Presentation is loading. Please wait.

Presentation is loading. Please wait.


Similar presentations

Presentation on theme: "CHAPTER 7 STRATIFICATION"— Presentation transcript:


2 “Stratification is an institutionalized pattern of inequality in which social statuses are ranked on the basis of their access to scarce resources” (Brinkerhoff, p. 144).

3 “Life chances describe the probability that throughout the life course one will have (or not have) a wide range of opportunities, experiences, and achievements” (Brinkerhoff, 4th ed., p. 219).

4 Class is a large group of people who occupy a similar economic position in the wider society.

5 Four Characteristics of Class Systems of Inequality:
Class systems are fluid. Class positions are (in some part) achieved. Class is economically based. Class systems are large-scale and impersonal.

6 For Weber, one’s position in the status hierarchy can be observed three ways:
Class: economically based Status: based on honor and prestige Party: based on the groups one belongs to

7 Wealth is the total of all assets an individual owns: stocks, bonds, property. Income is the money people earn from paid occupations.

8 MOBILITY: Intragenerational mobility refers to movement within one’s own lifetime. Intergenerational mobility refers to movement from one generation to the next. Upward mobility refers to moving up the hierarchy. Downward mobility refers to moving down the hierarchy.

9 Structural mobility is the idea that entire “floors” in the stratification hierarchy may experience upward or downward mobility.

10 Absolute poverty means that a person can’t get the basic necessities of life, no matter what stratification system they live in. Relative poverty means being poor relative to the wealth and incomes of others in one’s society.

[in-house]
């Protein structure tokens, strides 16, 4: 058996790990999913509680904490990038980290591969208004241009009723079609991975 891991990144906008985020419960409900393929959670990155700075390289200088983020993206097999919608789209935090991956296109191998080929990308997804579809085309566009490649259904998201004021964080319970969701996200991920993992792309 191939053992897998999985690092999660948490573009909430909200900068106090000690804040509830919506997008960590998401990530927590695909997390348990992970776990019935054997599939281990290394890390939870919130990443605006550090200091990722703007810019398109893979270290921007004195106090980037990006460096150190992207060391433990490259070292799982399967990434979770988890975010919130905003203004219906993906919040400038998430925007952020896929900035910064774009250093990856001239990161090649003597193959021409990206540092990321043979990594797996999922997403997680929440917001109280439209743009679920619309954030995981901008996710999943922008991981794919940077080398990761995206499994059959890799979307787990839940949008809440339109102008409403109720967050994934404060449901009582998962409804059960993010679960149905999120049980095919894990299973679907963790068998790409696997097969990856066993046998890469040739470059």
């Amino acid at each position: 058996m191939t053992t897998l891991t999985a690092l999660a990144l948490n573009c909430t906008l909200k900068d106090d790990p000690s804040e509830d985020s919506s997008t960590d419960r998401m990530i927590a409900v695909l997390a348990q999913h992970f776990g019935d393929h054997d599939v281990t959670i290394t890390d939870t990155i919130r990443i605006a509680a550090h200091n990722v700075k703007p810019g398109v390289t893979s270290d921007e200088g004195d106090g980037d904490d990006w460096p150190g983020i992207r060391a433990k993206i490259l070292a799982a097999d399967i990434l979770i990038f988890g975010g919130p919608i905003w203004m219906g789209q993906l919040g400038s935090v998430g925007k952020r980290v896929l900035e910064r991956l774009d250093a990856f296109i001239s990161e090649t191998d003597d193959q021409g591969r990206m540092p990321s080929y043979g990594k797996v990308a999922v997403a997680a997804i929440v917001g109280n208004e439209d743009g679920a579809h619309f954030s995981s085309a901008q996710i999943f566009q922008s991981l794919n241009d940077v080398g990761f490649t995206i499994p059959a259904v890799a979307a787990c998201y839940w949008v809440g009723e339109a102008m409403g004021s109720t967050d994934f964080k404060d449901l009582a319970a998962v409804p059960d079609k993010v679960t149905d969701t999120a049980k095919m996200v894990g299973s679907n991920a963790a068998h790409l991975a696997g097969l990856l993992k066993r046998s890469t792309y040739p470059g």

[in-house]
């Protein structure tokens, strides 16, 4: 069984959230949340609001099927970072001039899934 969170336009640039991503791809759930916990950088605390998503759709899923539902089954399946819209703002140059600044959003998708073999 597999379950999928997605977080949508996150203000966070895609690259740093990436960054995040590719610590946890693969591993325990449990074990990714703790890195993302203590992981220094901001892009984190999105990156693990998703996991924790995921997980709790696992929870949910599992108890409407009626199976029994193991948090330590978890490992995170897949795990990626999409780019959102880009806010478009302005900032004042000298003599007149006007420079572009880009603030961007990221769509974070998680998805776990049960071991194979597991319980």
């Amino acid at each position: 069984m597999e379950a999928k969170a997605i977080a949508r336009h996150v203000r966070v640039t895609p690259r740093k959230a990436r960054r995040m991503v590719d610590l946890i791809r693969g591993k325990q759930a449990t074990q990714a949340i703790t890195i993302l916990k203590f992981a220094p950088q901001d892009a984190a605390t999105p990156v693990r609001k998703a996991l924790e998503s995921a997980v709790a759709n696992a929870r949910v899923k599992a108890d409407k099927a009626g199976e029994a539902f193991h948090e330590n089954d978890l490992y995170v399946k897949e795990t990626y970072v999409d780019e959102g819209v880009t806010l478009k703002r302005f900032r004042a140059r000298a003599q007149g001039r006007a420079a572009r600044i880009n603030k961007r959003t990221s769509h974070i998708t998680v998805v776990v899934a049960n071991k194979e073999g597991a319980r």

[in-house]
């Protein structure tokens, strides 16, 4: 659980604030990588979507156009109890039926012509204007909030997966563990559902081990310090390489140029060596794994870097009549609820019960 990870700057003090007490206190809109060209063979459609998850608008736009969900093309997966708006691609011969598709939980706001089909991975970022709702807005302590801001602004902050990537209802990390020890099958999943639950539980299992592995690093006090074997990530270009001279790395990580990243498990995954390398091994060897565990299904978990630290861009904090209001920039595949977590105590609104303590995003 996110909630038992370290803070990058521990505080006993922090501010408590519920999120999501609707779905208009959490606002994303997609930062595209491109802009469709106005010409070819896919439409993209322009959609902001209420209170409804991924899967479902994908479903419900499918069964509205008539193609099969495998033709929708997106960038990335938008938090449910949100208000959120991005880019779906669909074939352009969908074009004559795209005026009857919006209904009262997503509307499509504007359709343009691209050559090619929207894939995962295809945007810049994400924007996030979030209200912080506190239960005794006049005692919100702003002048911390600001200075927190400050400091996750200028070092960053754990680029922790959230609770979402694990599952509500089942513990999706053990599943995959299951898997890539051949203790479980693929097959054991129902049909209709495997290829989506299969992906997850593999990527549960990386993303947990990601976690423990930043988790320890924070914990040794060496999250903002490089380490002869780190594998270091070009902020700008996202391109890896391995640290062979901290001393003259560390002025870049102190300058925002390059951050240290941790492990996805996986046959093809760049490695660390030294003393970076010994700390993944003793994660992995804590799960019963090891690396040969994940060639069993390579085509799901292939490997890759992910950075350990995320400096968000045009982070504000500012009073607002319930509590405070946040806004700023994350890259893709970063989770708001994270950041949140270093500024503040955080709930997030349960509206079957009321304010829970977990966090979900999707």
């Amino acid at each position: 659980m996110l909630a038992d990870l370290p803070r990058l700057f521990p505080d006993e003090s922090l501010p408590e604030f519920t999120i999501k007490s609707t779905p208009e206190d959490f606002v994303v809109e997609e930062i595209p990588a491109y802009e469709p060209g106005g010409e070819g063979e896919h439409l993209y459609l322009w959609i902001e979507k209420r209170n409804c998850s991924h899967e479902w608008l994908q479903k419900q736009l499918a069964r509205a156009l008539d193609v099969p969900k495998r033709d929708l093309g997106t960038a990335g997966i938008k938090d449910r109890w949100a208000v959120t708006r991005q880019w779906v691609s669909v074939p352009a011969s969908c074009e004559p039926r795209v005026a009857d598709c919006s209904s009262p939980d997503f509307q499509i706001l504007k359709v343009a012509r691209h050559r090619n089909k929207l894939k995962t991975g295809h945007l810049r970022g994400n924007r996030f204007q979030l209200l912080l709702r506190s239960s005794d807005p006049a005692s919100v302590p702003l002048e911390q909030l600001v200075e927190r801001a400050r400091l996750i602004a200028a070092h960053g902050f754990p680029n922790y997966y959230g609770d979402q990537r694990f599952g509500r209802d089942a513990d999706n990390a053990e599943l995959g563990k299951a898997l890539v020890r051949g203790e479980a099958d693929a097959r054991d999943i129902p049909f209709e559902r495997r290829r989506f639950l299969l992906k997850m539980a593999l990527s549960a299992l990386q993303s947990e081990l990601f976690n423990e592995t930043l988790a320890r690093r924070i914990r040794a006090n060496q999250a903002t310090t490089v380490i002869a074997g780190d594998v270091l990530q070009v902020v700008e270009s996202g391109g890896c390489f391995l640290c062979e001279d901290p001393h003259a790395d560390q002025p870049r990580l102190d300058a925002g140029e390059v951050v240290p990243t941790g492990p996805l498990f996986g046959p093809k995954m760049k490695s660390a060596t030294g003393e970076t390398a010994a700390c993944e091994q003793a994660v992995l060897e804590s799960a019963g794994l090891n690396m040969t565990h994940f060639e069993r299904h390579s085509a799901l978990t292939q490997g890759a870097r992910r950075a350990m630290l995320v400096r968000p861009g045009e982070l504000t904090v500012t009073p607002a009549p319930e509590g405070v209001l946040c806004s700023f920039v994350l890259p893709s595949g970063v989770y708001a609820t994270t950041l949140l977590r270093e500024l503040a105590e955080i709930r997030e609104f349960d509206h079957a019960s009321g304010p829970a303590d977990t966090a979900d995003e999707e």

11 Functionalists argue that societies must entice the people with the right skills to perform society’s most important jobs.

12 The size of rewards must be proportional to three factors:
The importance of the task The pleasantness of the task The scarcity of the talent and ability necessary to perform the task

13 Conflict theorists see stratification as the result of conflict over scarce resources.

14 “Development refers to the process of increasing the productivity and standard of living of a society” (p. 164).

15 Three categories of nations based on their level of development:
Most-developed Less-developed Least-developed

16 “Most developed countries
include those rich nations that have relatively high degrees of economic and political autonomy” (p. 164)

17 “Less developed countries
have a far lower living standard than the most-developed countries but are substantially better off than the least-developed nations” (p. 164).

18 “Least-developed countries
are characterized by poverty and political weakness” (p. 164).

19 Two Theories of Global Inequality
Modernization Theory World System Theory

20 “Modernization theory sees development as the natural unfolding of an evolutionary process in which societies go from simple to complex institutional structures” (p. 167).

21 “World system theory is a conflict perspective of the economic relationships between developed and developing countries, the core and the periphery” (p. 167).

22 “Core societies are rich, powerful nations that are economically diversified and relatively free of outside control” (p. 168). “Peripheral societies are poor and weak, with highly specialized economies over which they have relatively little control” (p. 168).


Similar presentations

Ads by Google